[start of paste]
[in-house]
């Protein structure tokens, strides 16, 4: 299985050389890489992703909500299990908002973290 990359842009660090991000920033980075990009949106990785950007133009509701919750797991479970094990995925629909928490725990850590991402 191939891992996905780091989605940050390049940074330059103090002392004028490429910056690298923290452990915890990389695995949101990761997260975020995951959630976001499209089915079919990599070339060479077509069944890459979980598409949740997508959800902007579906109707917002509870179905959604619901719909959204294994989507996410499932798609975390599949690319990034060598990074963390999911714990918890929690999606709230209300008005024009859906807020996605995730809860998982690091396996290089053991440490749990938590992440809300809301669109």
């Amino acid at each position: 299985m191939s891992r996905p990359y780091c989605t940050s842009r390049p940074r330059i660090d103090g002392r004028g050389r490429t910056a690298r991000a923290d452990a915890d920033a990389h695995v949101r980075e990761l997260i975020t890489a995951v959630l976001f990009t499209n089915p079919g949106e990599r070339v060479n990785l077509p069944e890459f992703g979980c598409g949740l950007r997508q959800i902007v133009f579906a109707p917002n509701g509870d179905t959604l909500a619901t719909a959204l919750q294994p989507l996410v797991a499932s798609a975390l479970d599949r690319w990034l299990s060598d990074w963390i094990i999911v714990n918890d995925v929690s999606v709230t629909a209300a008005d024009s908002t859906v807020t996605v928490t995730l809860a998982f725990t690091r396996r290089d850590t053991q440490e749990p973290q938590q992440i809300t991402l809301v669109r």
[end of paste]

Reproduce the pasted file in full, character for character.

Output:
[in-house]
């Protein structure tokens, strides 16, 4: 299985050389890489992703909500299990908002973290 990359842009660090991000920033980075990009949106990785950007133009509701919750797991479970094990995925629909928490725990850590991402 191939891992996905780091989605940050390049940074330059103090002392004028490429910056690298923290452990915890990389695995949101990761997260975020995951959630976001499209089915079919990599070339060479077509069944890459979980598409949740997508959800902007579906109707917002509870179905959604619901719909959204294994989507996410499932798609975390599949690319990034060598990074963390999911714990918890929690999606709230209300008005024009859906807020996605995730809860998982690091396996290089053991440490749990938590992440809300809301669109």
């Amino acid at each position: 299985m191939s891992r996905p990359y780091c989605t940050s842009r390049p940074r330059i660090d103090g002392r004028g050389r490429t910056a690298r991000a923290d452990a915890d920033a990389h695995v949101r980075e990761l997260i975020t890489a995951v959630l976001f990009t499209n089915p079919g949106e990599r070339v060479n990785l077509p069944e890459f992703g979980c598409g949740l950007r997508q959800i902007v133009f579906a109707p917002n509701g509870d179905t959604l909500a619901t719909a959204l919750q294994p989507l996410v797991a499932s798609a975390l479970d599949r690319w990034l299990s060598d990074w963390i094990i999911v714990n918890d995925v929690s999606v709230t629909a209300a008005d024009s908002t859906v807020t996605v928490t995730l809860a998982f725990t690091r396996r290089d850590t053991q440490e749990p973290q938590q992440i809300t991402l809301v669109r």